- At least 109 Tanzanians have become victims of the rift valley fever since the outbreak of the disease in January this year, the World Health Organisation (WHO) confirmed.
The contagious viral disease is spread by aedes mosquito. The mosquito infects animal blood and organs thus transmitting the virus to the milk.
Most of the cases take the form of serious flu symptoms. From the date of the outbreak – 13 January to 3 May – Tanzania has recorded 264 very critical cases of rift valley fever.
The disease was first diagnosed in Kenya. It has been named after a valley that divides the African continent in two from the South to Kenya and Ethiopia.
Domestic livestock – goats, sheep or cattle – usually transfer the epidemic to humans through mosquitoes. Normally, the rift valley fever outbreaks occur during rain seasons.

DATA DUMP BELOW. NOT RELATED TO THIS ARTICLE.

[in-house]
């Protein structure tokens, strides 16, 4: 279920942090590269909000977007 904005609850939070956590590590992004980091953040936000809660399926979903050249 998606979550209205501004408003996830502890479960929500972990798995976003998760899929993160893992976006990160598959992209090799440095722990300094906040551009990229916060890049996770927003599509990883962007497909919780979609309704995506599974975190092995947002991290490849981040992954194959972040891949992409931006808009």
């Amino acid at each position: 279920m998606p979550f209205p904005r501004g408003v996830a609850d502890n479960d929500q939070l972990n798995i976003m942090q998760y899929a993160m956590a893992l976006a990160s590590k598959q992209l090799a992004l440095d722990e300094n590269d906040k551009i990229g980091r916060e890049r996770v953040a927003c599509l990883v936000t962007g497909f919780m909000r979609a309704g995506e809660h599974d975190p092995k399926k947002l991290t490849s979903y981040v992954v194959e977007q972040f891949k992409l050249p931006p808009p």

The outbreak has taken a huge toll on the Tanzanian economy, as most of the communities rely on livestock for survival. The market for meat and milk has also taken a sharp decline.
The East African country’s government is at the brink of earmarking US $12.3 million livestock vaccination programme. It has also imported livestock from South Africa.
Tanzania is not the only country affected by the rift valley fever. Kenya and Somalia have also got their share of the disease’s deaths. With a recorded 684 serious cases, 155 Kenyans succumbed to the disease. Of the 155 documented cases in Somalia, 51 have so far died.
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